First, take your Rottweiler to your local vet to ensure that there are no underlying conditions and that your dog has not developed any conditions due to weight gain.

You can also ask the vet for a food schedule that you can follow with your Rottweiler to help your dog lose some weight.

Make sure to follow the food schedule properly and ensure that the food you are giving your dog does not have a high-fat content in it.

Then you can start to introduce longer physical activity in your dog’s lifestyle.

Gradually increase the amount of time you take your Rottweiler for a walk or run.

In addition to walking your Rottweiler, you can begin other low impact exercises with them.

One easy and inexpensive way to burn off some extra weight is with a simple ball thrower like the one below from Chuckit!.

These things should help your Rottweiler to lose some weight at a healthy pace.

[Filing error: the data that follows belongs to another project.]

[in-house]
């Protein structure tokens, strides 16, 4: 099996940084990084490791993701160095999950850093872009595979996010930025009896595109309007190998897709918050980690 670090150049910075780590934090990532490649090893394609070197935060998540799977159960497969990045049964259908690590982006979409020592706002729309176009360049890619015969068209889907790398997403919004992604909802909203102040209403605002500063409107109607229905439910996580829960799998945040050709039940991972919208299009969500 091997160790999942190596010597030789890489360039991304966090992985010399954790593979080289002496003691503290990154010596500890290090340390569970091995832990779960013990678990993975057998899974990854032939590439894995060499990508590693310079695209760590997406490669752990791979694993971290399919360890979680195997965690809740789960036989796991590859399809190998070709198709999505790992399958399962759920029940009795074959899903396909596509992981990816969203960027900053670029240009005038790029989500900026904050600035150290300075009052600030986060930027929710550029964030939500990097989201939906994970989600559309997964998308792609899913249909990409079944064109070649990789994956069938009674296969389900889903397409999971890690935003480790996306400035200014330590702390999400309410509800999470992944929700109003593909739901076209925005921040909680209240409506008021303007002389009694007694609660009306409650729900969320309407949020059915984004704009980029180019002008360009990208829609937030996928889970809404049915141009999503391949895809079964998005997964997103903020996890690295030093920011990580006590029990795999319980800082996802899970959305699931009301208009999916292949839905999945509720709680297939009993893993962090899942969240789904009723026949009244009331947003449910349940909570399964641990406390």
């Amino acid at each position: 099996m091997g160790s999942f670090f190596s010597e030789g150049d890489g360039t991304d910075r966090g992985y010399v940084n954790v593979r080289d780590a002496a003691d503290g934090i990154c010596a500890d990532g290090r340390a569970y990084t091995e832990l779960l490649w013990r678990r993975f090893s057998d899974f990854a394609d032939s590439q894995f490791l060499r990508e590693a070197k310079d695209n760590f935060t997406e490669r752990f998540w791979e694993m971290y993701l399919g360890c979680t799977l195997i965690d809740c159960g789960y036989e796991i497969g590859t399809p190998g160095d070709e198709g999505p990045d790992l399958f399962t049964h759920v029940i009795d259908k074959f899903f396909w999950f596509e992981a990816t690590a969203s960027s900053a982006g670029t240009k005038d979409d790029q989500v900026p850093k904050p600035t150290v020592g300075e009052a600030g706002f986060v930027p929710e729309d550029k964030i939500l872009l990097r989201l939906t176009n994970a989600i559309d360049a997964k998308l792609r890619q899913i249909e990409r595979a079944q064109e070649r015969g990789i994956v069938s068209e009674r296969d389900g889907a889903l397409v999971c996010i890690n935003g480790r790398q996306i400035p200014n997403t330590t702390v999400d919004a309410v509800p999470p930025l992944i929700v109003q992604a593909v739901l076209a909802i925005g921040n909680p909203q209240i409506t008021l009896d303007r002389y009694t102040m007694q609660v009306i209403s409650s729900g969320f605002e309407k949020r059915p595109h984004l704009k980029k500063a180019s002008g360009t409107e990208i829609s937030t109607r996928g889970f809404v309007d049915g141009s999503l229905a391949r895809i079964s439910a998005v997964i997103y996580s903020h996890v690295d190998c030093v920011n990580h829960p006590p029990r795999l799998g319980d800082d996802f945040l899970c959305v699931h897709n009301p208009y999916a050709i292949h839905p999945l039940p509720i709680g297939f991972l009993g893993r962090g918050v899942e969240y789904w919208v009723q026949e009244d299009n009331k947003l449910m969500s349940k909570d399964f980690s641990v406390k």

When your dog starts to lose weight, some of the conditions that they developed may begin to disappear too.

Final Thoughts

Even though Rottweilers are considered big dogs, they can gain weight just as easily as other dog breeds, and it is still important to ensure that they are healthy and live a healthy lifestyle.

You do need to remember that all dogs are unique individuals, so you need to take note of your dog’s specific “normal” and ensure that they stay in that category to remain at a healthy weight.

Make sure you take note of all your Rottweiler’s normal behaviors and actions, and if they start to change, you need to intervene and make sure they are healthy.  

If you follow these guidelines, you can be sure that your Rottweiler’s weight is on point, and thus ward off any harmful weight related health issues in the future.

Hunter Reed

I've owned and trained German Shepherds and a variety of other large and medium breed dogs for over 20 years now - Labradors, Rottweilers, Dobermans, Pit Bull Terriers - just to name a few. Myself, along with my team of highly experienced canine professionals, strive to bring you the best and most useful information to help you raise your dog the right way. Read my story here.